Sound basic values and obvious good intentions underlie The Marksman, but there’s a sketchy feel to director and co-writer Robert Lorenz’s action drama and it ultimately fails to make much of an impression. Source: CNS.
Liam Neeson plays Jim Hanson, the gruff sharpshooter of the title. An ex-Marine who served in Vietnam, Jim has fallen on hard times. Having lost his wife to cancer, he’s now facing eviction from his cattle ranch on the Arizona-Mexico border primarily because of her ruinously expensive medical bills.
Jim takes a tough but humane stance in interacting with those who attempt to enter the United States without legal papers. In this, he cooperates with his closest remaining relative, his stepdaughter Sarah (Katheryn Winnick), an immigration officer.
So when Jim comes across mother and son Rosa (Teresa Ruiz) and Miguel (Jacob Perez) who have crossed onto his property, he’s inclined to turn them in to the authorities. As viewers already know, however, the duo is being chased by the minions of a drug cartel led by a heavy called Mauricio (Juan Pablo Raba). Miguel’s uncle betrayed the gang, and they’re out for vengeance.
Rosa soon perishes in a confrontation with the baddies and, as she is dying, begs Jim to transport preteen Miguel to safety with relatives in Chicago, offering him a cache of money purloined from the narcotics dealers as a reward. Recognising that Miguel will be doomed if left in the custody of the government bureaucracy, Jim reluctantly takes the lad under his wing and sets out for the Windy City.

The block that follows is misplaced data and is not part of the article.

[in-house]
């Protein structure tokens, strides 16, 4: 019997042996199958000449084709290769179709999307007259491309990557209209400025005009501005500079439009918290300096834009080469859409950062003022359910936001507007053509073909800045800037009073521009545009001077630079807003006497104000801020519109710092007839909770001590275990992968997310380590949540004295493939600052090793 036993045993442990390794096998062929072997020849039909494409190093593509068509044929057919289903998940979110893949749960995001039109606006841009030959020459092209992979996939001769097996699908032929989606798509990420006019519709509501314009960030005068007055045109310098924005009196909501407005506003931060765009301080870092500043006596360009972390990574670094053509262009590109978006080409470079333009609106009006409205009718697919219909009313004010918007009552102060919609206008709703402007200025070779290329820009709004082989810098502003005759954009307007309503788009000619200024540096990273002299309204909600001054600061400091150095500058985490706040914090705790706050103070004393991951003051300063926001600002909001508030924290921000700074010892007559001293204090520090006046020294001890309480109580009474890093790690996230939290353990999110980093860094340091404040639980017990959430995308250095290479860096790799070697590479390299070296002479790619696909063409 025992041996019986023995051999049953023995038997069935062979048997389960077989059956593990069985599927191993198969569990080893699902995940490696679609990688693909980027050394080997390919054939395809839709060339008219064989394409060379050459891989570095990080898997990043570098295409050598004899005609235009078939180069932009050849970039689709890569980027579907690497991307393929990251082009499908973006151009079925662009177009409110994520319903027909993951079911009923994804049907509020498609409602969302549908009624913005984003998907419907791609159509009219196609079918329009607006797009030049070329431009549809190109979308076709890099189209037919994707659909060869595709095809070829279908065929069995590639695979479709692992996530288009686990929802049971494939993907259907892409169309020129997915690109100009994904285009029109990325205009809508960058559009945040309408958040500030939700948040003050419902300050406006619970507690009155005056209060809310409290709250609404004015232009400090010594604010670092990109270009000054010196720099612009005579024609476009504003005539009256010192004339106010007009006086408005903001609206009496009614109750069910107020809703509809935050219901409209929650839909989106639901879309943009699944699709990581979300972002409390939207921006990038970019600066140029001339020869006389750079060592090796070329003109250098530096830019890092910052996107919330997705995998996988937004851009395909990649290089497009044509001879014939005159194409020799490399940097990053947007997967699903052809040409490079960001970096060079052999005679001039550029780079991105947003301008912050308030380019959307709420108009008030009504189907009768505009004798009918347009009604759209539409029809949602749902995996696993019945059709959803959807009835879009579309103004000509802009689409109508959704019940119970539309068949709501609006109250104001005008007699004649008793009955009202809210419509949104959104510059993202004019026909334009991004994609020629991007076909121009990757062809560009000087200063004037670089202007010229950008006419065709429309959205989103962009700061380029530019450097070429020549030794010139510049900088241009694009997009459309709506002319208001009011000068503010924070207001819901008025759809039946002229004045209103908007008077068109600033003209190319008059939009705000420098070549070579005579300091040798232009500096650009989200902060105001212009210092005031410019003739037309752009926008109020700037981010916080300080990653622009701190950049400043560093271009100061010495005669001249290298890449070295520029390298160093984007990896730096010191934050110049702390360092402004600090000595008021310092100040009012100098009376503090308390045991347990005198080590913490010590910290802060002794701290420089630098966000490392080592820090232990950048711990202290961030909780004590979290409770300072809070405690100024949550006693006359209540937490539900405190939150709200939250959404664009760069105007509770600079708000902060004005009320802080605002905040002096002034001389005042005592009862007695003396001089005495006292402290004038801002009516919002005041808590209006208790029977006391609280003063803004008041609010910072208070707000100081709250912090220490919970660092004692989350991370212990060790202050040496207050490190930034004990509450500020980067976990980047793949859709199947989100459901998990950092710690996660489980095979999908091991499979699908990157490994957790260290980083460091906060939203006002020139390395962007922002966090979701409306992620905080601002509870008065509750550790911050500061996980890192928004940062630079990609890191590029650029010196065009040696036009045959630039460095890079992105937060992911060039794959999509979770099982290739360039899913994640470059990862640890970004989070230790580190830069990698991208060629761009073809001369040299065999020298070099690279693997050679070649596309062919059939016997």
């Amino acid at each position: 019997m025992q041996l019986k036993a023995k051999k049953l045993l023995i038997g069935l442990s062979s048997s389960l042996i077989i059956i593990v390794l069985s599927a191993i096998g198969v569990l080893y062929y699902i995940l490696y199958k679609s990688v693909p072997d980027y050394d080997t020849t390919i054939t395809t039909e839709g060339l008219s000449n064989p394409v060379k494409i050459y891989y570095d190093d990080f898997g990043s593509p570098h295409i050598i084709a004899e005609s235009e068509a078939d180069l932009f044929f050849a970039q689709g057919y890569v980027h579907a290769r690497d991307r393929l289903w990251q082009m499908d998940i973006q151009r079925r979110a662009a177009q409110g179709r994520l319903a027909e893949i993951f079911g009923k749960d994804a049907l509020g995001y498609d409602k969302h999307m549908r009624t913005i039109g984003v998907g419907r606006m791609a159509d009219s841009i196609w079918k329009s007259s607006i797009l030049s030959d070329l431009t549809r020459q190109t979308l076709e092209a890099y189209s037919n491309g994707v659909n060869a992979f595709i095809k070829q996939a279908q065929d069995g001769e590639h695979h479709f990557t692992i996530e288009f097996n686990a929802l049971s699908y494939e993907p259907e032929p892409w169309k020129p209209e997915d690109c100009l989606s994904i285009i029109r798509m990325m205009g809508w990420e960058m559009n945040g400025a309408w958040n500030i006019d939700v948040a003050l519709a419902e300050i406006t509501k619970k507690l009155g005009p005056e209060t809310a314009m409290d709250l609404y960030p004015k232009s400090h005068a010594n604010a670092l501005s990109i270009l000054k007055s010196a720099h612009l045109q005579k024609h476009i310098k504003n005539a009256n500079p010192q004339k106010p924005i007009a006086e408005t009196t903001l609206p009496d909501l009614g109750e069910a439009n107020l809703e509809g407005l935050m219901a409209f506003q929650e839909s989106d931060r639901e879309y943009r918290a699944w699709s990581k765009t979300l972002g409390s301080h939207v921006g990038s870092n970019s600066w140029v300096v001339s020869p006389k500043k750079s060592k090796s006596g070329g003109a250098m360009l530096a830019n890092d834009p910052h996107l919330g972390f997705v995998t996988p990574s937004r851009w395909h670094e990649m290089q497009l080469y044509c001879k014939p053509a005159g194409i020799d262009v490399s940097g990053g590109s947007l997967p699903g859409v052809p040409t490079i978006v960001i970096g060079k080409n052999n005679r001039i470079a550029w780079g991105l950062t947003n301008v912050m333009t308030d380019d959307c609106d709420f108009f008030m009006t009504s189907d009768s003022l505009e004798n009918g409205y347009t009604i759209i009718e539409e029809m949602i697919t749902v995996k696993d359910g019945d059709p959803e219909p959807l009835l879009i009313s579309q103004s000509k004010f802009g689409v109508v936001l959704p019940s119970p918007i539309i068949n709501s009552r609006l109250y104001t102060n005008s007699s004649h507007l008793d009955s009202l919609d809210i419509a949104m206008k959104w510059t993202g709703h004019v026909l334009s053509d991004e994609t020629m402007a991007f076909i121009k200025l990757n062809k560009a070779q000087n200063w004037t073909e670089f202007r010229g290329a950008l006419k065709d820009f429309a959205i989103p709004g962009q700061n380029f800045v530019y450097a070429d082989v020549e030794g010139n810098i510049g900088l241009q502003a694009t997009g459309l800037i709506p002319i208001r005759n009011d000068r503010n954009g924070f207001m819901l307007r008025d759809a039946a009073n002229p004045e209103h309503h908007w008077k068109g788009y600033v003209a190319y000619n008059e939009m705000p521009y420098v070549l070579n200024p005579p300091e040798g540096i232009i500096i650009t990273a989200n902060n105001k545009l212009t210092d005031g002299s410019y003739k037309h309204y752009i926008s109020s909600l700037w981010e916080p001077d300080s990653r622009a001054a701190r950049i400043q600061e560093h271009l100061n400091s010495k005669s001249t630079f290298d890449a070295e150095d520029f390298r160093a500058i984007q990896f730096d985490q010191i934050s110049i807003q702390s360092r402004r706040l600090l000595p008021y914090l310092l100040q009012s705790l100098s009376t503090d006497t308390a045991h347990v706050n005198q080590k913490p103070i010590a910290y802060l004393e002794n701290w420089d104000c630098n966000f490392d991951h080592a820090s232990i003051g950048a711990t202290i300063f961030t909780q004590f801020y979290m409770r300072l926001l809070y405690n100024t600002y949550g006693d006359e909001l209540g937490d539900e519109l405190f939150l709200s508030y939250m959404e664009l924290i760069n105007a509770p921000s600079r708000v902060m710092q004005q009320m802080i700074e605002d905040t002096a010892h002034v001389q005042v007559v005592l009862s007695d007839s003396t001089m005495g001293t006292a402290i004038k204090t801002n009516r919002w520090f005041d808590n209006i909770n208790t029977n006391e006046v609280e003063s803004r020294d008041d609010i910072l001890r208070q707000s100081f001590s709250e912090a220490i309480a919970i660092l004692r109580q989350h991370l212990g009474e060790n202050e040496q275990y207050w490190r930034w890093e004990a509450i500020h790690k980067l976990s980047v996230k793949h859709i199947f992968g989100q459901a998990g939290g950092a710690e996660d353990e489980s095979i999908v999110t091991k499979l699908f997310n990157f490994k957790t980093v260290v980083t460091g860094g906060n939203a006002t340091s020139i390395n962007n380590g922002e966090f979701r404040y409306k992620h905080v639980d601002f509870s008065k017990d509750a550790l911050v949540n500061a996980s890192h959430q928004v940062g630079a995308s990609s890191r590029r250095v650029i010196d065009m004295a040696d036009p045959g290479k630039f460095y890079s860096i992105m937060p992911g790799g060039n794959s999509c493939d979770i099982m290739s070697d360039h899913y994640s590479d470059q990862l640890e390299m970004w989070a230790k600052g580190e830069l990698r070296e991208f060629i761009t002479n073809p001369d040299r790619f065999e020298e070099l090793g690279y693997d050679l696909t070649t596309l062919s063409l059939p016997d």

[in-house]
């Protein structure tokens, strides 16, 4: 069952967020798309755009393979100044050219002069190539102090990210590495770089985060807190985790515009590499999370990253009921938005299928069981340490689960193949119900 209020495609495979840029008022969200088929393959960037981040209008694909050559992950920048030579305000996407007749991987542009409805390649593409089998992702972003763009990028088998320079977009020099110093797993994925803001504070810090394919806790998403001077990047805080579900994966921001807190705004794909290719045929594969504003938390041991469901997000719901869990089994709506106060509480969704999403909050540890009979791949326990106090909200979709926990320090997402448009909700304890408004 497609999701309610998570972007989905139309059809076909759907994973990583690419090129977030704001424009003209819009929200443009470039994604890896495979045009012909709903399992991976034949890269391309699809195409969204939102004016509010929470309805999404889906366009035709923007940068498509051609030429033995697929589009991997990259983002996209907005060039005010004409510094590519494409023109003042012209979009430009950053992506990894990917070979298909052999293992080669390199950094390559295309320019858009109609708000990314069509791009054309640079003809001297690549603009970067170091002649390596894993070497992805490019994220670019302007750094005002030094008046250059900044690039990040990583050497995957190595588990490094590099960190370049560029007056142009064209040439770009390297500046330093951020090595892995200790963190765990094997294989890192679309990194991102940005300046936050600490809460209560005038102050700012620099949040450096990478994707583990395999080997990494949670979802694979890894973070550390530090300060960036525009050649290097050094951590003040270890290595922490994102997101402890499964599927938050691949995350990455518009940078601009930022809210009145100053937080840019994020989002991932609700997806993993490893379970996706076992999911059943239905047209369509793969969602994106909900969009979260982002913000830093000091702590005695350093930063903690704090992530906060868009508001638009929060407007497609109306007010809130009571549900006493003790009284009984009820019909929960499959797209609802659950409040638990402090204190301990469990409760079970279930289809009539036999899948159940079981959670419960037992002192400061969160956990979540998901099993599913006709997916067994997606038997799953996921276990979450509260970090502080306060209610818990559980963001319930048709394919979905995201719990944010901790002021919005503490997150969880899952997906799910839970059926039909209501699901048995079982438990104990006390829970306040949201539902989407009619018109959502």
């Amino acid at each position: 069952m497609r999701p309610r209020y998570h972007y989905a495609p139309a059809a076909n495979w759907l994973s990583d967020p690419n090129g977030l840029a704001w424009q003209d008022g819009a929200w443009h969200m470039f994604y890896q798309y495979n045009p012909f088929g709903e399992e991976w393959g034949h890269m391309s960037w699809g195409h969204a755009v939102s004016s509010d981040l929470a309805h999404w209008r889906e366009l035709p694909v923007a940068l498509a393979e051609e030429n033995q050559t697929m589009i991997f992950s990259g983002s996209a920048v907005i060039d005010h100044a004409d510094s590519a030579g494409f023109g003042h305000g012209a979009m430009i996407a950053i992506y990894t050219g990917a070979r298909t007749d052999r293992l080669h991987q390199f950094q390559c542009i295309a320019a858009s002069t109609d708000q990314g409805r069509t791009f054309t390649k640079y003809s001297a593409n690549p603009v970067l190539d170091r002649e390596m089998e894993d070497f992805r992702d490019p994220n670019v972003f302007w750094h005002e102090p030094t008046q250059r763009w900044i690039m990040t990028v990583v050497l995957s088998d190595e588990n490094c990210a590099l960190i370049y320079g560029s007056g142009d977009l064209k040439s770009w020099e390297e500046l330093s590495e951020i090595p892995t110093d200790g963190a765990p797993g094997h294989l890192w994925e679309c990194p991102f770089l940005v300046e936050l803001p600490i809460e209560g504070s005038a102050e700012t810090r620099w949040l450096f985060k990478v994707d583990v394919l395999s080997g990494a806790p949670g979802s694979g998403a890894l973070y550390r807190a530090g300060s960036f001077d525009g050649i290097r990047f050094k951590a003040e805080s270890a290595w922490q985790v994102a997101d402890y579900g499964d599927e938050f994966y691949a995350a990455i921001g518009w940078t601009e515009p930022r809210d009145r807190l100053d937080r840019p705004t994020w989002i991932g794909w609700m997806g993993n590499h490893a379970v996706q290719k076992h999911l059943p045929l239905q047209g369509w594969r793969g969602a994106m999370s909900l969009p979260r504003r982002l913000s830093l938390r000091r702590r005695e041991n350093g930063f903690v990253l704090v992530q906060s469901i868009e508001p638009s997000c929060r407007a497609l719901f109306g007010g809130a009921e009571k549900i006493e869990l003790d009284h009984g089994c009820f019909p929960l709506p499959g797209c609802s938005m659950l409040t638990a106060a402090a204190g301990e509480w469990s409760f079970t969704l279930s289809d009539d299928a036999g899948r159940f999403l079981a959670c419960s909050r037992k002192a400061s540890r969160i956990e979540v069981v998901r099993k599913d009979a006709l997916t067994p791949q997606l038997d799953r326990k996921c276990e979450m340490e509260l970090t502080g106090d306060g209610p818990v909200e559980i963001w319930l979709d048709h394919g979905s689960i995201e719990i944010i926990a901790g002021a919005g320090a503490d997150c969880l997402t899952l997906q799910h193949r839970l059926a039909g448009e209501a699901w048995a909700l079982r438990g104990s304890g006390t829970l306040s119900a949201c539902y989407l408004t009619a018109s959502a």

There’s an unspoken appeal for reconciliation in the script, as semi-deplorable Jim, the embodiment of a downtrodden white guy, finds the better angels of his nature summoned forth by the plight in which Miguel finds himself. And there’s a generally pacific, specifically anti-revenge message to offset the vague vigilantism of Jim’s mission.
Review by John Mulderig, CNS
The Marksman: Starring Liam Neeson, Katheryn Winnick, Juan Pablo Raba, Teresa Ruiz. Directed by Robert Lorenz. Rated M (Mature themes, violence and coarse language). CNS advises the film contains considerable stylized violence, some gory sights, a suicide, a few uses of profanity, a couple of milder oaths, at least one rough term and several crude and crass expressions. Running time: 108 minutes. In cinemas now.
The Marksman (CNS)